The agave, or century plant, is the latest addition to the growing list of “super” foods. This succulent contains an abundance of fruit sugar in its juice, and agave nectar is becoming more popular as a natural sugar substitute.
What makes agave nectar so popular? First, the nectar is nearly 40 times sweeter than sugar. This helps cut down the amount of sweetener that is included in baked goods, drinks, jams and jellies, which cuts calories without diminishing the taste. Agave nectar is also heat stable, so there is no bitter aftertaste or off flavor when it is heated. Second, agave nectar doesn’t cause the blood sugar spikes associated with refined sugar. The nectar is high in fructose, or fruit sugar, rather than sucrose and is low on the glycemic index. Dieters and some diabetics may be able to use agave nectar and be able to avoid using aspartame. Finally, agave nectar has not been identified as a trigger for food allergies.
Agave nectar is very similar to honey in color and consistency. The nectar is available in both amber and dark. These can be substituted in most recipes for white sugar or brown sugar respectively. To substitute agave for sugar, use 2/3 cup of the nectar for every cup of sugar in the recipe, and reduce the liquid by 1/3 cup. In recipes with no liquids added, increase the amount of flour by 1/4 cup. Agave nectar is best used in baked goods that are dense such as muffins, brownies, cheesecakes or quick breads, but it can also be used in jam, jelly, cookies, smoothies, marinades or salad dressing. It is also a great substitute for pancake syrup. Store agave nectar in the refrigerator.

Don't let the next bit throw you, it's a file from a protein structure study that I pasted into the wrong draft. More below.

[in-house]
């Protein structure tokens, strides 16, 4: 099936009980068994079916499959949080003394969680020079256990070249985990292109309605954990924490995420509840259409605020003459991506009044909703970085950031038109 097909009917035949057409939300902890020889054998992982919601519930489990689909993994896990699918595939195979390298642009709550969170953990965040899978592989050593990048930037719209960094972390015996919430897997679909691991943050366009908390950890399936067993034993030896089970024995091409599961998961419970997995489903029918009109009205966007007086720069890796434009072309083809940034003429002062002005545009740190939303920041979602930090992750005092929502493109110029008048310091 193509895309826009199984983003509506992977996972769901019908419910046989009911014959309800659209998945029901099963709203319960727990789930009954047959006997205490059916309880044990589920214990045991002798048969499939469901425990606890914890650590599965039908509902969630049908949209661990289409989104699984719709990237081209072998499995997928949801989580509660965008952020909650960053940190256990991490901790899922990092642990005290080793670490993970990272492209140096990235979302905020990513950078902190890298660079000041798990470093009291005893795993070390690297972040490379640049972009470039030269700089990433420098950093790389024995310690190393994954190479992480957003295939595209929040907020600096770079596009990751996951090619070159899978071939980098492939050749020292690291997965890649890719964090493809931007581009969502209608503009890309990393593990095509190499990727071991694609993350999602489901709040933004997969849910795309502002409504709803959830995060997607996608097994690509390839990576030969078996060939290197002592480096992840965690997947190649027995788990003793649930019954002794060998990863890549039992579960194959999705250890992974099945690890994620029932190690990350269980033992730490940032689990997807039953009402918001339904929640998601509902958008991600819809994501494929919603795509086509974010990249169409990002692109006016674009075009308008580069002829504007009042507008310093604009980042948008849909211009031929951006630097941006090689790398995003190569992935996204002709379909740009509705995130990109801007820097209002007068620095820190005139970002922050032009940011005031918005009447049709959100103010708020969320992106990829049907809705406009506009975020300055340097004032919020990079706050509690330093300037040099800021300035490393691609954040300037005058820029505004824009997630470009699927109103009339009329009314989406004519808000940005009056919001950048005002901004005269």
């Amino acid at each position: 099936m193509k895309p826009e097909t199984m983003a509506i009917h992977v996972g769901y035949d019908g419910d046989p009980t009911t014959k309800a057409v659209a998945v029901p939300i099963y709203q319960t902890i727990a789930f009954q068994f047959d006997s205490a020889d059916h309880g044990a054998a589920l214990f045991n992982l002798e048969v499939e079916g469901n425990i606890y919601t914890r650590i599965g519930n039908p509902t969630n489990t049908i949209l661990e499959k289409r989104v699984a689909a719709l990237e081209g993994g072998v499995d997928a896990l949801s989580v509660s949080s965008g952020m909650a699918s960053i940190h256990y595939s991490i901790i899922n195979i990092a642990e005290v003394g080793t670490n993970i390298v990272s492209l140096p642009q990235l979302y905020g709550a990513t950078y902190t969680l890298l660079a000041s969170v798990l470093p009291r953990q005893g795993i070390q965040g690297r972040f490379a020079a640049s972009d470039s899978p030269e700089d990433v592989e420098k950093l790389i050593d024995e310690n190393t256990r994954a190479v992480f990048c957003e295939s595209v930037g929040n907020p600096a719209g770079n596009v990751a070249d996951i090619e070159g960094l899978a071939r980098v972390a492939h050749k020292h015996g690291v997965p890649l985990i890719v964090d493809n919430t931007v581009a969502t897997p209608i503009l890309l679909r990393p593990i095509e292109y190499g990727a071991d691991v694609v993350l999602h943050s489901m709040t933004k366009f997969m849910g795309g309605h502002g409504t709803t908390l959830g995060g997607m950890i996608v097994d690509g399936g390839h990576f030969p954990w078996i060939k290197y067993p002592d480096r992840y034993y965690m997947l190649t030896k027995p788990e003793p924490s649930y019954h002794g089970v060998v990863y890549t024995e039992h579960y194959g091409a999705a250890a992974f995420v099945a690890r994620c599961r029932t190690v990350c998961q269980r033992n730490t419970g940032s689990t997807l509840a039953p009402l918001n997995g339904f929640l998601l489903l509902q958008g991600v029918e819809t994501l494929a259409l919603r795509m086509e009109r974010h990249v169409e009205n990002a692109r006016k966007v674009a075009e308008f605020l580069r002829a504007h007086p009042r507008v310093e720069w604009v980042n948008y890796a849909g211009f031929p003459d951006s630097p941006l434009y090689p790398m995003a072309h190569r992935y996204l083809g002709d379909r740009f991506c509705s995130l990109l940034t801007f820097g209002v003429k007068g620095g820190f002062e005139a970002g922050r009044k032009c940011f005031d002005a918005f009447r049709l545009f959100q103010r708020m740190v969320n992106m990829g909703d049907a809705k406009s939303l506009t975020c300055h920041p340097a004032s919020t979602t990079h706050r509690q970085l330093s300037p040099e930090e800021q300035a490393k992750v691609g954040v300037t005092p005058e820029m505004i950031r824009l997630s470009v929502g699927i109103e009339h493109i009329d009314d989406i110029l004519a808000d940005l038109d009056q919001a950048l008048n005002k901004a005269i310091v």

The following recipe is called The Healing Marinade. Contributed by Dr Tom Potisk (a.k.a. The Down to Earth Doctor), all of the ingredients have properties that help repair cells and increase the strength of the immune system. Dr. Potisk recommends marinating lean meat, such as skinless chicken breast, venison or fish, and then grilling or broiling.
The Healing Marinade
2 garlic cloves, crushed through a garlic press
4 tablespoons extra-virgin olive oil
1/2 teaspoon ground pepper
1 teaspoon sea salt
1/3 cup Agave nectar (preferred) or honey
2 tablespoons Dijon mustard
juice of 1/2 lemon
juice of 1/2 lime
2 tablespoons balsamic vinegar
Whisk this together and let your meat/poultry soak in it for at least 1/2 hour.Cook as desired
Locally, agave nectar is available from Whole Foods, GNC and the following stores:
4375 Georgetown Rd
8215 US Highway 31 South
Autumn Whispers Health and Harmony
18 N Indiana St
Health Spot Inc
4223 Lafayette Rd
3730 E 82nd St
Good Earth Natural Foods
6350 N. Guilford Ave.
Winding Way Farms Indianapolis
5888 East 82nd Street
2424 Lake Circle Drive
Back in Time Natural Foods
7900 E US Hwy 36 Ste D
4705 E 96th St Ste 45
Additional recipes using agave nectar and a coupon for Domino brand agave is available online at Domino.com.